It’s time for the legislature to get involved in the problem of campus sexual assault, if for no other reason than to get everybody — lawmakers, colleges, students, parents and the media — to start talking about this problem instead of sweeping it under the carpet.
Apprenticeships work. These programs help to address the unemployment rate by providing effective training programs that teach skills particular to a field as well as “soft skills” such as punctuality, communication and teamwork. They have historically served as a strong pathway to the middle class and a step towards a rewarding career in the trades industries, such as electricians and plumbers.
National Grid has been very clear about the fact that its request is the result of high costs caused by limited gas pipeline capacity, not renewable energy requirements. Our conventional electric power plants run largely on natural gas, and their needs, combined with – and competing with – the demand for natural gas used in residential heating, means the limited capacity of the pipeline is in great demand.
Rhode Island desperately needs to address certain issues if we hope to move our economy forward – issues such as our tax burden, our skilled worker gap, our incentives for attracting and growing business, our infrastructure. Before we rush to action on the RhodeMap RI plan, let’s put together a more comprehensive, thorough action plan that all stakeholders in Rhode Island can buy into.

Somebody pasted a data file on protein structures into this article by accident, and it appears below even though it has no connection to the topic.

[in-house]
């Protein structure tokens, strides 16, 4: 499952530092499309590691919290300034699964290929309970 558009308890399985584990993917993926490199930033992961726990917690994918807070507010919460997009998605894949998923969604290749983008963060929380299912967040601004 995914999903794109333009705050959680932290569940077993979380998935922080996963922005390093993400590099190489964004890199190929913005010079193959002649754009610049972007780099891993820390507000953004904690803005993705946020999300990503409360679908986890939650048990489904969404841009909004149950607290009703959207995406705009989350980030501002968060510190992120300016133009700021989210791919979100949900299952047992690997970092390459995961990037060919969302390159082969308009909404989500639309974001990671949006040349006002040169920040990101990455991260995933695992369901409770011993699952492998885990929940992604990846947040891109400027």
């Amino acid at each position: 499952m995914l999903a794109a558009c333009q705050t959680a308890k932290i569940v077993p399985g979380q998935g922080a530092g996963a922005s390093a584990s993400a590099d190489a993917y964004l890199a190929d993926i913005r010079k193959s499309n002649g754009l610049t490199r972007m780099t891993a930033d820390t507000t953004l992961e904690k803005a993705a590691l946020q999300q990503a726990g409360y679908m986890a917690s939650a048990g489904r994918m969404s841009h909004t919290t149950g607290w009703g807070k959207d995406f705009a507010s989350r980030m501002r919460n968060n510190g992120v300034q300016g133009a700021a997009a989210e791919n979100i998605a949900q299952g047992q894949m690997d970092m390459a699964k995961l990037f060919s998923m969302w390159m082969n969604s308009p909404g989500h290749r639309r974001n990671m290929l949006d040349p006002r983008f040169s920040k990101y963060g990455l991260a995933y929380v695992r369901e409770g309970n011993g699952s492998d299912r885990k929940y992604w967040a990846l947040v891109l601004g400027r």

At first blush, the idea of a Constitutional Convention seems in keeping with the democratic principle of citizen participation in government. In actuality, a Constitutional Convention is an unnecessary expenditure of taxpayer dollars and a potential vehicle for special interest groups to accomplish their goals at the expense of all other citizens.
The Rhode Island Medical Technology Innovation Act, which I sponsored in the House of Representatives, was developed to address regulations that presented impediments to providing good health care services to state residents. The new law corrects previous delays in responding to a new business entering Rhode Island and eliminates a major roadblock to firms involved in new, evolving kinds of health care services from coming to Rhode Island. With the adjustments to Rhode Island’s regulations as a result of the new law, our state is positioned to attract these new businesses and the new, good paying jobs they will create.
In the last legislative session, we worked together to pass a number of bills aimed at addressing two challenges: an inability of unemployed to find jobs fitting their skills, and concern that the state's workforce is not prepared for the demands of tomorrow's economy. But we must do more than pass legislation. We must build on and leverage public-private partnerships between academia and business, between government agencies and corporate leaders. And that is why we are 100 percent behind Question 4.